Take a look at the typical clue type indicators: "breaking" for anagrams, "swallowing" for containers, "returning" for reversals. The function of the indicator seems obvious in each case, doesn't it? For a wily crossword setter, this will not do. The setter strives not only to make the indicator unambiguous in the cryptic reading but also inscrutable on the clue's surface.
How does the setter do it?
One devious device is to play tricks with parts of speech. Many clue type indicators happen to be verbs. The setter dresses the verbal indicator to masquerade as a noun or adjective.
A classic example from Tim Moorey's How To Master The Times Crossword:
Times: Composer of lines for Russian city (10)
In this clue, the word "lines" reads like a noun on the surface, a synonym for poetry. In the cryptic reading, "lines" is the verb that means "fills". The wordplay:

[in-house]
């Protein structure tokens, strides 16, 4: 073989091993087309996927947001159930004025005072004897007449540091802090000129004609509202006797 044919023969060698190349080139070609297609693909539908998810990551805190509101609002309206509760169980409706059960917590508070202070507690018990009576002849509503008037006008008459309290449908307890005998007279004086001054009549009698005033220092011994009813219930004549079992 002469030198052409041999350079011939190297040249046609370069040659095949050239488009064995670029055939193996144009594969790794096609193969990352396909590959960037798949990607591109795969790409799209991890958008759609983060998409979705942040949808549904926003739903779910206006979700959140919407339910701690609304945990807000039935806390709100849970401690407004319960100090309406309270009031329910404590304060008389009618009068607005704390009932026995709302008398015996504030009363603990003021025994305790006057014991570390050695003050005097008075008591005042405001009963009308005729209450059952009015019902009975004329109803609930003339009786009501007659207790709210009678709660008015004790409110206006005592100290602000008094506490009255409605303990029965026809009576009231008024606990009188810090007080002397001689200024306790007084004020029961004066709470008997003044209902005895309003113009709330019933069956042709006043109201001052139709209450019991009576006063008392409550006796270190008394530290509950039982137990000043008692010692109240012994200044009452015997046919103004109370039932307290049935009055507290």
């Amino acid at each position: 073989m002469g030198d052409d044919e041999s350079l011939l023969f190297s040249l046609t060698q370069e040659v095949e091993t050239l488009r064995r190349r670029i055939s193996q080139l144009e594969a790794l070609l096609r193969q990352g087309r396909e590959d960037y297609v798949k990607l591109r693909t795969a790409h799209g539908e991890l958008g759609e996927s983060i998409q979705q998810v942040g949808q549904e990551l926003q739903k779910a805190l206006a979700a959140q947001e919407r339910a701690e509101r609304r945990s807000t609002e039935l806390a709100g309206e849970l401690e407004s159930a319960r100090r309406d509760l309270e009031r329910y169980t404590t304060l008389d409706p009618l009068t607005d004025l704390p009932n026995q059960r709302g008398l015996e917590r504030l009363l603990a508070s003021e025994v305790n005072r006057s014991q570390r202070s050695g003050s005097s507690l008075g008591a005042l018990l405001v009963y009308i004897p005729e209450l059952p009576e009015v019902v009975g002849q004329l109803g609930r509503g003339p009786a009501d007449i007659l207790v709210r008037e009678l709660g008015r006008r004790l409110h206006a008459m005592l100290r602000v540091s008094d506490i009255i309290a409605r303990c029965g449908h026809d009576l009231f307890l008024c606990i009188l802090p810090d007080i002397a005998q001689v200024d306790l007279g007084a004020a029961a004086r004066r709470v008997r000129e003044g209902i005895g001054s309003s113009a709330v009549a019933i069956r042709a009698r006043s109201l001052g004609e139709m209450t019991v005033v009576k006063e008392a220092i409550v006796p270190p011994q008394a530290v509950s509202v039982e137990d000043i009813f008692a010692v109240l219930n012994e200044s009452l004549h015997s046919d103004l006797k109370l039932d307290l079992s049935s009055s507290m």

OF lines i.e. fills PRO (for) KIEV (Russian city), which gives the answer PROKOFIEV.
Every clue in this list contains a disguised verbal indicator. Solve and enjoy.
Independent 7642 (Anax): Pop, as do bubbles? (4)
Guardian 25374 (Crucible): Frank's in gym regularly taking hooks (4)
Guardian 25374 (Crucible): Wordy half of book’s boring poems (7)
FT 13403 (Loroso): Tight-lipped guards work in exhibition centre (6) M_____
Read more about disguising verbal anagrinds: Camouflaging Anagrams and Verbal Anagrammar.
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